Wondered why your PC/laptop shows correct time even after being switched on after a year? Here is why!
Have you noticed a strange thing with your rarely used PC/laptop? If you have not used your PC/laptop a long period and you switch it on one day to find that it shows correct time? How can it do so without being connected to any electric outlet?
The reason for this is a timekeeper chip known as Real-time Clock or RTC. RTC is a semiconductor chip present on the motherboard which is assigned the job of keeping a note of the time when the computer disconnects from the power source. The Real-time Clock (RTC) or the CMOS ( Complementary Metal-oxide Semiconductor) chip by some manufacturers. In case it is a CMOS chip (known as CMOS RAM) it stores BIOS information of the computer in addition to the time. The RTC and CMOS have a very volatile memory and is powered by a CR2032 3V low voltage battery having a life of around ten years.
On desktop computers, the battery looks like a silver colored coin and is housed in the CPU itself or sometimes in the ATX tower.
The RTC chip is in compact form and irreplaceable, but you can replace the 2032 button cell if it gets exhausted.
Nowadays, the functions of RTC have been taken over by NTP time servers.. If you have set your time settings to automatic, the computer will connect to the NTS time servers and display the exact time. Single board computers like the Raspberry Pi or Android smartphones and iPhones don’t have RTC real-time clock chip. This is done to save the valuable space as well as sync time using Internet.
Older feature phones had the RTC powered by the mobile phone’s main battery. That’s the reason that every time you switched on or removed battery from your Nokia 1100, you had to set up the time and date.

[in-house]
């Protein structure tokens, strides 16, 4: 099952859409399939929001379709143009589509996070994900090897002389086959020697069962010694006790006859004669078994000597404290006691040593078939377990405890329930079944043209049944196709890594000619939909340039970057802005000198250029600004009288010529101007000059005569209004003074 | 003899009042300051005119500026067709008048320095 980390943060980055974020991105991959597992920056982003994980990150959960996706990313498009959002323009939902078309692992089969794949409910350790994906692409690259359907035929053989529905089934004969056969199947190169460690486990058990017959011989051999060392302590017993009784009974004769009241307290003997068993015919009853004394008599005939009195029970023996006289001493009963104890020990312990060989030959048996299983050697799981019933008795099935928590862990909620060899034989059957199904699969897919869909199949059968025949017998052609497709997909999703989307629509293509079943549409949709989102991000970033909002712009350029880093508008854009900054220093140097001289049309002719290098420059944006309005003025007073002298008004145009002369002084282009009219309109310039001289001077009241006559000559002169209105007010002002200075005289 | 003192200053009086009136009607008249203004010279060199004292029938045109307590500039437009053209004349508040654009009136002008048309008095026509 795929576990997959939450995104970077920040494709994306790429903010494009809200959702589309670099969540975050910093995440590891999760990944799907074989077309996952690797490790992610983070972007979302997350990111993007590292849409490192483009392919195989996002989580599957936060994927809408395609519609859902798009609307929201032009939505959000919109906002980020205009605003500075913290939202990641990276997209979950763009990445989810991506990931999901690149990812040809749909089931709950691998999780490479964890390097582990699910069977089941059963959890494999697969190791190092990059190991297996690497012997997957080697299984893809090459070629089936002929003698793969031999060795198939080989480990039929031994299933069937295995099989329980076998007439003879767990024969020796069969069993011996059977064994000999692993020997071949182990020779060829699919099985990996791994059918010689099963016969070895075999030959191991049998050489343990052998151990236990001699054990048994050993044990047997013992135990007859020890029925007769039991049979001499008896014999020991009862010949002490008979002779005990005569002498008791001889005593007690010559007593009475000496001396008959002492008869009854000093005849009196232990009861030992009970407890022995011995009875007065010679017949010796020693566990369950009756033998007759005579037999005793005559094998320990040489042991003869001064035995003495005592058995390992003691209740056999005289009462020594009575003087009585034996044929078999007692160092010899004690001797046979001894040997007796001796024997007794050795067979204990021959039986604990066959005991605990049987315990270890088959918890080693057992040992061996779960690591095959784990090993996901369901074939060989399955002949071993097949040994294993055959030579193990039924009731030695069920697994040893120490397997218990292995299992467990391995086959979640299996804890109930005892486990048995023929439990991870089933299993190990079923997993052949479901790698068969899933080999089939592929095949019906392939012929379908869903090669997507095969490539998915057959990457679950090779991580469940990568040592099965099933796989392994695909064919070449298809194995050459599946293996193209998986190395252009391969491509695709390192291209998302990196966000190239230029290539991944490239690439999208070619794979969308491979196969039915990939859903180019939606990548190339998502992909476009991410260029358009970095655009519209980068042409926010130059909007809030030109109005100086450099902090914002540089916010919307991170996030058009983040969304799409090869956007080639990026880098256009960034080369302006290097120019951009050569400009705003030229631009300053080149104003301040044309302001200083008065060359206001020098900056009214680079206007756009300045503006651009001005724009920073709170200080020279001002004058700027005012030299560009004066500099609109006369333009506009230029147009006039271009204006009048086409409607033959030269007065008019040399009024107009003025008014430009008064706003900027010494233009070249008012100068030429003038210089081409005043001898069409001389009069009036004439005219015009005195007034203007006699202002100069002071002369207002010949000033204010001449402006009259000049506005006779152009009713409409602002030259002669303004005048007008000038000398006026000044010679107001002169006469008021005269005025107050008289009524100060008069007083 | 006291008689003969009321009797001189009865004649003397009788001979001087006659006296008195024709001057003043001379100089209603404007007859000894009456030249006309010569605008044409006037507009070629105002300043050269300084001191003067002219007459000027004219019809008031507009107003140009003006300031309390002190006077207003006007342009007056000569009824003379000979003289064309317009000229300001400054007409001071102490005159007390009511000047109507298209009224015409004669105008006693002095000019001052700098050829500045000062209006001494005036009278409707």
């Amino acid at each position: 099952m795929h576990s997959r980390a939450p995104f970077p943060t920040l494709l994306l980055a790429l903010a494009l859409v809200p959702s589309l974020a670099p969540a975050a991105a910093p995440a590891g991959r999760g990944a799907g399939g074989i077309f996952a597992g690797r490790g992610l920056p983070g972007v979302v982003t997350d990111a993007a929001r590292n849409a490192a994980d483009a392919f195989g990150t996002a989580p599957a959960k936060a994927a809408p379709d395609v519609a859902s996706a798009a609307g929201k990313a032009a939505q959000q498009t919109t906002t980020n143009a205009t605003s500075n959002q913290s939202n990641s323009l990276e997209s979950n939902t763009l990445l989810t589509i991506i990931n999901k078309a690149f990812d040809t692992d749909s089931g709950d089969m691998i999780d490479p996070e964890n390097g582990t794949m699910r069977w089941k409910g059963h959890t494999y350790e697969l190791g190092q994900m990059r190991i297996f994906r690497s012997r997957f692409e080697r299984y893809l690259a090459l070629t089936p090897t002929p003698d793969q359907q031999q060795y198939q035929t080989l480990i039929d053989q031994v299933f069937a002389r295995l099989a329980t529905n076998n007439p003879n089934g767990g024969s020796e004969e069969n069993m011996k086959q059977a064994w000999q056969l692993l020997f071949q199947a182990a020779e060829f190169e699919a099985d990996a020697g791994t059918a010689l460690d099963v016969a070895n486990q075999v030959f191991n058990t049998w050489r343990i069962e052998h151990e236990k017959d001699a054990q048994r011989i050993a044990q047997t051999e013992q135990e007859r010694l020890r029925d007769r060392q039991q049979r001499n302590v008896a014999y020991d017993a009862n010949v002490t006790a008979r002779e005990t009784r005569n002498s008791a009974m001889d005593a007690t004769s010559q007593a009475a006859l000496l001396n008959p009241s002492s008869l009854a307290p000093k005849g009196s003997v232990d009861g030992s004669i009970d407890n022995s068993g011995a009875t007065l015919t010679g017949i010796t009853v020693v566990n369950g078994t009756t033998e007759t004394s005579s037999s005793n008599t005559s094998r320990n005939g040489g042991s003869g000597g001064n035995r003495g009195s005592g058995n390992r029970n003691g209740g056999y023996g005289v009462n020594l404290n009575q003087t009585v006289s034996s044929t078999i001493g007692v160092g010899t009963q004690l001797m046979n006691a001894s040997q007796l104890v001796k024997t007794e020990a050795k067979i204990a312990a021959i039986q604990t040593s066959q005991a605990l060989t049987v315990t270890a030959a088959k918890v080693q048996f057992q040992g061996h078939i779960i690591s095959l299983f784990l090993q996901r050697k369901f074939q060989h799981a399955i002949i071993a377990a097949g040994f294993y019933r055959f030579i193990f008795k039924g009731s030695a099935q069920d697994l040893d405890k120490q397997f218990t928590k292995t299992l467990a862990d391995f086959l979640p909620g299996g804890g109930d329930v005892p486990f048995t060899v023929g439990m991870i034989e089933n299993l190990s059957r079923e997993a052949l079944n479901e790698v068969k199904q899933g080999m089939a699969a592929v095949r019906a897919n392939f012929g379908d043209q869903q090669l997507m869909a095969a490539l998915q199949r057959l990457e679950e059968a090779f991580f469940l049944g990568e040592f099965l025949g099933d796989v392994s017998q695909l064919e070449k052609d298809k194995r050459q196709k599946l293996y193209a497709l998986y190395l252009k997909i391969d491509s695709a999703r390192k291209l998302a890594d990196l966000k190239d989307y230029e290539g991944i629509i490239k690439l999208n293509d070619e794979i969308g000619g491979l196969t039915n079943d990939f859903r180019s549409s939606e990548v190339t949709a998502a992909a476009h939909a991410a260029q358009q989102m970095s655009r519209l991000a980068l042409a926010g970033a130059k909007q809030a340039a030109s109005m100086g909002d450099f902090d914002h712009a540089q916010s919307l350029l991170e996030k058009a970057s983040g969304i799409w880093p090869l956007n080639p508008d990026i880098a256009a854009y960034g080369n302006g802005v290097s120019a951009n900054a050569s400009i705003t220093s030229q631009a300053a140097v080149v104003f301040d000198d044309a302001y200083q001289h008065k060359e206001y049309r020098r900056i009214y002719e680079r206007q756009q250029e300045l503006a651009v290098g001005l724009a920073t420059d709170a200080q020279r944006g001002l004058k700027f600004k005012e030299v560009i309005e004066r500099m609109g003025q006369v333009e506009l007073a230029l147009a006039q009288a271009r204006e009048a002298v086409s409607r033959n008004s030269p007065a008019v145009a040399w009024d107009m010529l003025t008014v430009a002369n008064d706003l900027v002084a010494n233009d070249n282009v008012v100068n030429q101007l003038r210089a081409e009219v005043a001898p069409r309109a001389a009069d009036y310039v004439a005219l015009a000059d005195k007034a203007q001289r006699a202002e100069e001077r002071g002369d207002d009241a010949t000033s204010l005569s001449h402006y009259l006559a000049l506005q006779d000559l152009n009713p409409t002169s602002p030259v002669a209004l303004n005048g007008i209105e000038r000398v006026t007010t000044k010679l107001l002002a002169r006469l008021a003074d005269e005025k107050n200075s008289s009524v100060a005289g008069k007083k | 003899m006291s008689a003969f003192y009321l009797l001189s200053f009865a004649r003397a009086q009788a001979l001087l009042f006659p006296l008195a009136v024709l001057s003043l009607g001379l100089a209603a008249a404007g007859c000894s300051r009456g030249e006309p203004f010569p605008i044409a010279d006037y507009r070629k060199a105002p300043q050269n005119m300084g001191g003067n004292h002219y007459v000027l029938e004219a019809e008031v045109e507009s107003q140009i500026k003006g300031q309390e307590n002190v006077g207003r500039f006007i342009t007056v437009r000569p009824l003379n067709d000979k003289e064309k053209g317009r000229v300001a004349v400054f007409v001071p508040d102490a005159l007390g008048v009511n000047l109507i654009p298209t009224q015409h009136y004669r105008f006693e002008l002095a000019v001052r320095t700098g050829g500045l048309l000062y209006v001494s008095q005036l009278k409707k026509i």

How does Apple’s Mac keep time?
Apple’s Macs have their own distinct architecture to support the time function. In older Macs, the time is managed by a chip called PRAM or Parameter RAM. Similar to Windows run PCs, the PRAM chip on Macs is powered by a battery and keeps date and time information on the Macintosh machines. On newer Macs, the place of PRAM is taken by NVRAM (Non-Volatile RAM) which doesn’t require any battery to keep the data alive. The NVRAM can also store information, quickly like the screen resolution, speaker volume, startup disk selection, etc.
With Internet becoming a cornerstone of technology, the older RTC chips have given way to NTP Internet time. Network Time Protocol (NTP) is a networking protocol for clock synchronization between computer systems over Internet. It has been in operation since 1985 and was designed by David L. Mills of the University of Delaware. NTP is so powerful that it synchronizes all connected computers to within a few milliseconds of Coordinated Universal Time (UTC). It uses a modified version of Marzullo’s algorithm to select accurate time servers and is designed to mitigate network latency. NTP can usually maintain time to within tens of milliseconds over the public Internet, and can achieve better than one millisecond accuracy in local area networks under ideal conditions.